in reply to Re: "As software grows up" .. what do you do?
in thread "As software grows up" .. what do you do?

I can suggest, and this is vague because I don't know the details at the "left behind" site, that hiring some current UI designers - and I do mean designers - along with some smart front-end developers who are up-to-date with current Javascript frameworks, will let the left-behind company both catch up and provide an excellent user experience on tablets (ok, some tablets are inherently going to provide a poor experience at the moment, but that's not your problem). This also allows you an option to get into the mobile market, if that's applicable.

For many companies with a major web presence, the shift seems to be away from apps to sophisticated HTML 5 websites. They can look very good on just about anything, and will do a lot to provide that "oh, they must be current" kick that seems to be missing. They also allow you to not be beholden to anyone else for distribution or taking a cut of subscription fees, etc. (I love Apple, but all that's built in to their model.)

Another alternative is to build APIs that other platforms can use, whether they're HTML 5 applications or custom apps. In addition, direct access to the APIs by customers is another possible revenue stream - selling enhanced access to the basic APIs, more features, or more capacity for a fee. Don't like our basic interface? You can build the one you want - and we offer support services at $XXX to help.

Essentially, either the service itself has to make is obvious that it's the best, or it needs to provide something else that the competition doesn't: more support, more function, cheaper prices, ... can't make any other suggestions because I don't know the context and I am not a marketer. But the basic is "why are we better, and what should be do to emphasize that? If we're not, what can we do about that?"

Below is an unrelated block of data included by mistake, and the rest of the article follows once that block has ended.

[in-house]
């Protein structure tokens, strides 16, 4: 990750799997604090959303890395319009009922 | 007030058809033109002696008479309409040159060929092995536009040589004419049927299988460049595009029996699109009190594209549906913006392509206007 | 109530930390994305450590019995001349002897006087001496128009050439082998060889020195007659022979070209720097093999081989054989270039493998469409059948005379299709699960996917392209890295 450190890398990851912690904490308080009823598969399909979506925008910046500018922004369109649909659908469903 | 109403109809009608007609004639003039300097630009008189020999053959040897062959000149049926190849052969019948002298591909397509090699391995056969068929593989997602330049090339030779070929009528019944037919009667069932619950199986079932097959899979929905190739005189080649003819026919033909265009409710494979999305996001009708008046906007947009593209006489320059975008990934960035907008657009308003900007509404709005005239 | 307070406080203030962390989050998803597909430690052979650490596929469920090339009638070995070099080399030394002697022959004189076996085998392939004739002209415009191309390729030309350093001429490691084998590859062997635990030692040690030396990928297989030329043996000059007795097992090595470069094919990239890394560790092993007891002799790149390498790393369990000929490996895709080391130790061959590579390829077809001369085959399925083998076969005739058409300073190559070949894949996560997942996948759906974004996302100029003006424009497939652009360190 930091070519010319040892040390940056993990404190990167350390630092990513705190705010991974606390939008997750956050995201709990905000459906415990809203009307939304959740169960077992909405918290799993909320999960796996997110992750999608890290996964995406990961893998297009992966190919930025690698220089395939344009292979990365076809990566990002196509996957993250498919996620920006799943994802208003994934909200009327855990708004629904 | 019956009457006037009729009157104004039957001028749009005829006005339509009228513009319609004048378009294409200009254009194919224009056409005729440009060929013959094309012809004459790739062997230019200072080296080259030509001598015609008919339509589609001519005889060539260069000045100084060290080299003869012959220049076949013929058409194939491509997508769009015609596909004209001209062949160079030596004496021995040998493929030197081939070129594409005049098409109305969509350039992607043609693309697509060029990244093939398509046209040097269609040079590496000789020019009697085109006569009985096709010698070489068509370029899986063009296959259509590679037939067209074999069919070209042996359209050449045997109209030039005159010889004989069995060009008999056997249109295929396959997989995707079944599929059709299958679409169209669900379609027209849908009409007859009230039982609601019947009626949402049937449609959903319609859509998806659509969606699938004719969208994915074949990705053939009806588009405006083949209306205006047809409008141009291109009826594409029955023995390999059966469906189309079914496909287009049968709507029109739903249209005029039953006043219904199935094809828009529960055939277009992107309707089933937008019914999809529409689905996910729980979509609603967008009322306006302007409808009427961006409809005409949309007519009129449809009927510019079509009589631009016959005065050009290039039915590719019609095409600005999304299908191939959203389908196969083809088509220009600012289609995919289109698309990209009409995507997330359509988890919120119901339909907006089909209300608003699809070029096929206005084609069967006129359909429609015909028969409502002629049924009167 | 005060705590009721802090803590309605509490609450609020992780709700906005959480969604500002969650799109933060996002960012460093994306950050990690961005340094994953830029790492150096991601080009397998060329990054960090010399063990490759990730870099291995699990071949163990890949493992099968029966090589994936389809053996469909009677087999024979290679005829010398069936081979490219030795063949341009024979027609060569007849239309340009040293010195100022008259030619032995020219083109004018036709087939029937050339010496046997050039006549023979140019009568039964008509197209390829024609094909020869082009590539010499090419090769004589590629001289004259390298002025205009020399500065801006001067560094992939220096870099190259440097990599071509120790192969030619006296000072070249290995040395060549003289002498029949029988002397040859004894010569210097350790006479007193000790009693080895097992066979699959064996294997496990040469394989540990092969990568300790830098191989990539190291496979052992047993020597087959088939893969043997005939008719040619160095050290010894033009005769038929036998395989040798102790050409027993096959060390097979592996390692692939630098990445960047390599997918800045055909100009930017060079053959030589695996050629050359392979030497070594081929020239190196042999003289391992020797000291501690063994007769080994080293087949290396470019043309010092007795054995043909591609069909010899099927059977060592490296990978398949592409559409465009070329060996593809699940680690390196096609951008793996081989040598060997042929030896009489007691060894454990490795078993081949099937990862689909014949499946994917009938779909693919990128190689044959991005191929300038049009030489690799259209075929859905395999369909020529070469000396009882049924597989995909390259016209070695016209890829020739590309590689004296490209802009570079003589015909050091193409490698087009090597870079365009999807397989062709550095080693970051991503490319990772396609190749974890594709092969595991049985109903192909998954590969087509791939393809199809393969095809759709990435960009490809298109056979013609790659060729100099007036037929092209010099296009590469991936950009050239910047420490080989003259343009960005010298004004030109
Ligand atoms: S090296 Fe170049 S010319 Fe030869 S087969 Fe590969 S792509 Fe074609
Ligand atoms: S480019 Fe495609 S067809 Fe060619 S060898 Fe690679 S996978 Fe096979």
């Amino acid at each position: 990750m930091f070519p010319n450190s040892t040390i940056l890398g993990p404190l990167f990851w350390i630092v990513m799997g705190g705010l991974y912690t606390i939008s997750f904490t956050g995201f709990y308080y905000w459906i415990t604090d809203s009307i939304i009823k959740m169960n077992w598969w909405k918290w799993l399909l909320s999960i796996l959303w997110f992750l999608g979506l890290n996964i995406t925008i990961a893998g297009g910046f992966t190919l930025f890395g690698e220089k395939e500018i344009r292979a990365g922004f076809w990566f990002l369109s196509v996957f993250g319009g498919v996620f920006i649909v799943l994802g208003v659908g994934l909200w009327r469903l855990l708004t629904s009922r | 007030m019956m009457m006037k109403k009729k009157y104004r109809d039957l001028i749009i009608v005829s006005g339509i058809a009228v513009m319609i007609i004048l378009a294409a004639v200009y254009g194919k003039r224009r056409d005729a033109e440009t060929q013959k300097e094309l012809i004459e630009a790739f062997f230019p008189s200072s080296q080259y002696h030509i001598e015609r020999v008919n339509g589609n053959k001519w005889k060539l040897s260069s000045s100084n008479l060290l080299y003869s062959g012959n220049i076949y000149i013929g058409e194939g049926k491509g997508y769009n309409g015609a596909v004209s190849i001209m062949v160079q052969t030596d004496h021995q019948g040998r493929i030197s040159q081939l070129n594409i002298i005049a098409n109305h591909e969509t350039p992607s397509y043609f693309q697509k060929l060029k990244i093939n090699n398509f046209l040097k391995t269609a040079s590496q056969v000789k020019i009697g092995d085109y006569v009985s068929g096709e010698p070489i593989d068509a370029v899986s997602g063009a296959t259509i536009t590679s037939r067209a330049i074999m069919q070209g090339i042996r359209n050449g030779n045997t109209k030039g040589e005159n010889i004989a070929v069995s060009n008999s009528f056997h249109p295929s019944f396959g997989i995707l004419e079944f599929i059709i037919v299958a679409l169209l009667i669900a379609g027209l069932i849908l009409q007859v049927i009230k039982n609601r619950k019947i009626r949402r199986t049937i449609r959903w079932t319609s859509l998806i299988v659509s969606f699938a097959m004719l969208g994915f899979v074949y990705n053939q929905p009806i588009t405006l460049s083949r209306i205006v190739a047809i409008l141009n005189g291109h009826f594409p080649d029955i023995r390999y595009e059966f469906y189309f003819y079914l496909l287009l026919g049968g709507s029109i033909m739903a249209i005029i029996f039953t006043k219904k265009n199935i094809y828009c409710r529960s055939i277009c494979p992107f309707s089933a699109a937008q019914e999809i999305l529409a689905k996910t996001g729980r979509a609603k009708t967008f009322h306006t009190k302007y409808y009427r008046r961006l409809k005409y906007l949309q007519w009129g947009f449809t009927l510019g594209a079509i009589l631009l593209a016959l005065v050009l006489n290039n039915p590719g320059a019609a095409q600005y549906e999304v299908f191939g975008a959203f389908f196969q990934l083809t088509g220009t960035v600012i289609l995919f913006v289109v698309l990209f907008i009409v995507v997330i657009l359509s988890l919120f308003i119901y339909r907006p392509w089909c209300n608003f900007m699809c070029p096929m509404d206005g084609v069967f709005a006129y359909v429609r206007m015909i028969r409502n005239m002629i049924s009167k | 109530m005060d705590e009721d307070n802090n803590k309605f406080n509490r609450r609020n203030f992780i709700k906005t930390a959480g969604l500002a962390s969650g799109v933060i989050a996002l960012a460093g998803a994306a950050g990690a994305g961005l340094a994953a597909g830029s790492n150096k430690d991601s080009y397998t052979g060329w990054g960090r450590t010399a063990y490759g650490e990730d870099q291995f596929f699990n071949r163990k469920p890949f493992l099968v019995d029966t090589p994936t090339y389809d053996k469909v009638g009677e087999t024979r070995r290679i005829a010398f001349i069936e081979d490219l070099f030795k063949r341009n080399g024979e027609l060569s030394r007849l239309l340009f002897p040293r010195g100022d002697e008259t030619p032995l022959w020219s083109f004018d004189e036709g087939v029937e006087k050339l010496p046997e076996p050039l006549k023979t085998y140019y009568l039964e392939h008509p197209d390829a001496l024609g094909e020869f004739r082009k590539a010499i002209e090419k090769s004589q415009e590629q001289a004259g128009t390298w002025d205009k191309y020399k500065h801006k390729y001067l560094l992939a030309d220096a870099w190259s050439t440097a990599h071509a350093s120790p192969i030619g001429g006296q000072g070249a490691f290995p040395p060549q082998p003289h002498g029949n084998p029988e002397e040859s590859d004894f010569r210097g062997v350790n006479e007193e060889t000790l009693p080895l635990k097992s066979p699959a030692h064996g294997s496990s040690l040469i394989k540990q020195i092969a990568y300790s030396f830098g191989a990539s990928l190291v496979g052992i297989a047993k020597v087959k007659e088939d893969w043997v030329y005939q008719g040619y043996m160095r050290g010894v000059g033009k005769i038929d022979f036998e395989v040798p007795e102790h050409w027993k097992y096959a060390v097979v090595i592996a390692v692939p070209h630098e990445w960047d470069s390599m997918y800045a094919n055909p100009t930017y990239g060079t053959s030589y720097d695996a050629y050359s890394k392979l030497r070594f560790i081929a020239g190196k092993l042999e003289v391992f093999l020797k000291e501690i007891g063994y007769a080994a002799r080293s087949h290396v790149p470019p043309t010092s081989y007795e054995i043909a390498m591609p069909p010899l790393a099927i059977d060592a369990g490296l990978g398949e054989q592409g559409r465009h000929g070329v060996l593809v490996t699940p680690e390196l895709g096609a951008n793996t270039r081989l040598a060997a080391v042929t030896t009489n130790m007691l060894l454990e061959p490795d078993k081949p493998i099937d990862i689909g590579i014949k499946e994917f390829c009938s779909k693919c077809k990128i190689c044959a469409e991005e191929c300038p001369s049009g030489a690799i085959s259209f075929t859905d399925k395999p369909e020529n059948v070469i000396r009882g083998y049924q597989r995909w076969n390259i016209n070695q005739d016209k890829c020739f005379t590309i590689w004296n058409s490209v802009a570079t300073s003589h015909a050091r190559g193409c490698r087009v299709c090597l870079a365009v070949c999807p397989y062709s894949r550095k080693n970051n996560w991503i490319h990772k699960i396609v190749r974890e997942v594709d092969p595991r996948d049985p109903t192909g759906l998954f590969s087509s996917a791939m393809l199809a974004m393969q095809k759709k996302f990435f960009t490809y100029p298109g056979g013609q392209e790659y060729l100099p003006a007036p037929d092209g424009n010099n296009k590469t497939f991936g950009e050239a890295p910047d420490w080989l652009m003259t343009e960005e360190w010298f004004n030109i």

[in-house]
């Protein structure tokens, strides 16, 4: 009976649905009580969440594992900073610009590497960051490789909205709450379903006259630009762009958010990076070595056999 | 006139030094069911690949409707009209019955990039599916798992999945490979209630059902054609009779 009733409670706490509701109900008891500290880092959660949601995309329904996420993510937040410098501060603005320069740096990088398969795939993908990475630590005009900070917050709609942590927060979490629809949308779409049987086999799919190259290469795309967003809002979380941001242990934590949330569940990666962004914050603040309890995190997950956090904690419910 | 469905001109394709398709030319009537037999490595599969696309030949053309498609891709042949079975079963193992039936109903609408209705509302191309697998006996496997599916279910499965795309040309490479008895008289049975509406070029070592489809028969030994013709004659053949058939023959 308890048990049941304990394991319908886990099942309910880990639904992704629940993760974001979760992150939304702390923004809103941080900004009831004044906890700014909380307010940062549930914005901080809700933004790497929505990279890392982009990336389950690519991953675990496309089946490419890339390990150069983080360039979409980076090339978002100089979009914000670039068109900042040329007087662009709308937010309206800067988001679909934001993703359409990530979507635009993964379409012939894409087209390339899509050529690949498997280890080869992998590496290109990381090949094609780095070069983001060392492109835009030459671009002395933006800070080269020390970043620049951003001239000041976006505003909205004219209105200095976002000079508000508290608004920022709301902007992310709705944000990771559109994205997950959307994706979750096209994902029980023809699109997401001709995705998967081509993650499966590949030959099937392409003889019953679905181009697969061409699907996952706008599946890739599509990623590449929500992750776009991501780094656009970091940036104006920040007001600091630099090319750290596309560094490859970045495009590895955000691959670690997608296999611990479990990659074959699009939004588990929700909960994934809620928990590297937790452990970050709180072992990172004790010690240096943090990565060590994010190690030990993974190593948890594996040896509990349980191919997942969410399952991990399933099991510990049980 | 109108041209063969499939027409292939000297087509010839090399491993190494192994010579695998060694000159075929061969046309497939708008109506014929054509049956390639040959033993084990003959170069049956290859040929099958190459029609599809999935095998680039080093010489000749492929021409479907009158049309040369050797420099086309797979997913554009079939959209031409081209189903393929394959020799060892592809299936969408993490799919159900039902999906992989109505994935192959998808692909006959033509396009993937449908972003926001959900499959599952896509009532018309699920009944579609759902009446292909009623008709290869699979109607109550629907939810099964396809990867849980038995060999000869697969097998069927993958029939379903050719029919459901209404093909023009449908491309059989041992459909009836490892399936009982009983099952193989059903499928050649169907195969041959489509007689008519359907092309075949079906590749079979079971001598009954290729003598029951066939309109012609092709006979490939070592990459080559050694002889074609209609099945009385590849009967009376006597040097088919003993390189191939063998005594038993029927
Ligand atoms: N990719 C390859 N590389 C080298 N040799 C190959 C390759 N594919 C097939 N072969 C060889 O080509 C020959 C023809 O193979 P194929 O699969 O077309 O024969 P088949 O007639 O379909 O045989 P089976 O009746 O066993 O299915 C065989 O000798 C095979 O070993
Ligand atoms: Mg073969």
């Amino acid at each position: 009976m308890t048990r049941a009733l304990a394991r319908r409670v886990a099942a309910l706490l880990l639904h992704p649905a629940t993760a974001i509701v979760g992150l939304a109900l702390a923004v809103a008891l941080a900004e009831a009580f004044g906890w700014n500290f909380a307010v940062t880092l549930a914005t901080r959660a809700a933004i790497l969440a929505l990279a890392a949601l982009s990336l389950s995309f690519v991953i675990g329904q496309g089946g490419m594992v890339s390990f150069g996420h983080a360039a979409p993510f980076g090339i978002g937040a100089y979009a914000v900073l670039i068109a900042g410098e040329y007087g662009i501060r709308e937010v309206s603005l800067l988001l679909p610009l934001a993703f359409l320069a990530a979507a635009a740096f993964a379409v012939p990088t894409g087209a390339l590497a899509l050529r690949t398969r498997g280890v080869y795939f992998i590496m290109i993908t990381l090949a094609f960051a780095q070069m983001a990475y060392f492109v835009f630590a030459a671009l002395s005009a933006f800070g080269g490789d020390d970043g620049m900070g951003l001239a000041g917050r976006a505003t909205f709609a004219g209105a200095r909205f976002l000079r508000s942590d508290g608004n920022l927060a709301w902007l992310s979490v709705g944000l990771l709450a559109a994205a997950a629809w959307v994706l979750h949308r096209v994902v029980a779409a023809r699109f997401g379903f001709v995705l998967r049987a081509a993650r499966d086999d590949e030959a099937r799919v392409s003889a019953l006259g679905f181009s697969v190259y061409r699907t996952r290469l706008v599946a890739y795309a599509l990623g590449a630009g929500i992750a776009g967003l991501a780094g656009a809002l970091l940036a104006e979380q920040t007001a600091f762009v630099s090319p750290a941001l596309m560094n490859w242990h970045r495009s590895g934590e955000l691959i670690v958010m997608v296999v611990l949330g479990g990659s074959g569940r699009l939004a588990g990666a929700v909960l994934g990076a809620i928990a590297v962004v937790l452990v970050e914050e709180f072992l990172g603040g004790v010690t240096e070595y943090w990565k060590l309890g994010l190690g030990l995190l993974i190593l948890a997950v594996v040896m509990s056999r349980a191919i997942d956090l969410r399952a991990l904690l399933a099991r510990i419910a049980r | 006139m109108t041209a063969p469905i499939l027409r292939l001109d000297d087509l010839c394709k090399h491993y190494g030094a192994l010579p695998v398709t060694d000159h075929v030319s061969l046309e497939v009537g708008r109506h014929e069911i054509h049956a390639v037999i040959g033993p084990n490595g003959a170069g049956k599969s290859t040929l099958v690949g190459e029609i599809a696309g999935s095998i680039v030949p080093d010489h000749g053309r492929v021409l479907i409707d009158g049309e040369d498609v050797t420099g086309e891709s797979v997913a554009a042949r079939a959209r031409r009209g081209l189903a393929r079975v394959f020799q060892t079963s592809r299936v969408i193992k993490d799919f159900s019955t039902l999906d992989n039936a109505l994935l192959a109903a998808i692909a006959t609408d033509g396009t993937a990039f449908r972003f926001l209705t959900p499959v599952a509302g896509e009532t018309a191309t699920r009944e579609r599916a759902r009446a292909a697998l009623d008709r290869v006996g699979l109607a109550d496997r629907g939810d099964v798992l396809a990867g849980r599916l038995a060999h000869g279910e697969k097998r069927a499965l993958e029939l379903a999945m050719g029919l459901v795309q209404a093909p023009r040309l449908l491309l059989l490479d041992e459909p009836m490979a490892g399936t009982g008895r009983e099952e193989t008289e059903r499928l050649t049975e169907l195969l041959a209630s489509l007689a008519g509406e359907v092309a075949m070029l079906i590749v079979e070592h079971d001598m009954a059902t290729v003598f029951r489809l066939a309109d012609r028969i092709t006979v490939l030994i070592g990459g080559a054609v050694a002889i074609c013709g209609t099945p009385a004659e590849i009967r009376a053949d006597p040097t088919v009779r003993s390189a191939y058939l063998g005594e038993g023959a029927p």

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Re^3: "As software grows up" .. what do you do?
by sundialsvc4 (Abbot) on May 15, 2012 at 18:24 UTC

    Heh.   I just had a very interesting interview with a person which quickly turned into a discussion.   In that discussion, I held out the notion that I actually don’t think that all of this present methodology that is grounded in HTML5 and JavaScript will survive the onrushing tablet/smart-phone space.

    Here we all are, talking “matter of factly” how Flash is out (good riddance) and “of course” HTML5 is in, and which “of course” JavaScript framework is going to dominate on tablets and ... all of the sudden ... “OMG!   But what if? ...”

    “It’s dejá vu all over again...”

    I think that these hand-held devices are going to bring us straight back to the application, installed individually on each device through the “automatic software update” processes that are now common.   The applications are going to be native, communicating with back-end servers perhaps using legacy-compatible JSON and/or XML:RPC protocols, but our entire “know how” investment of how to build web applications is going to be ... nullified.   “These are not ‘web’ applications.”

    Where do I think it’s going?   I think that the next talked-about thing will be cross-platform development languages, of which I am currently most familiar with and its brethren.   I don’t know if this is the language that will win, but I think it’s the correct approach.   However, there is a wee bit of a problem . . .

    The problem is that there is once again no “short line” between the present state and that one.   Once again, we have corporately made massive investments in a technology that worked, and even witnessed our actions and choices appearing to be sanctified by the biggest and most well-known names ... and then, the technology changed course again and leaves us swimming in an oxbow lake.

    Don’t know yet if I’ll get the gig, but it sure was an interesting discussion.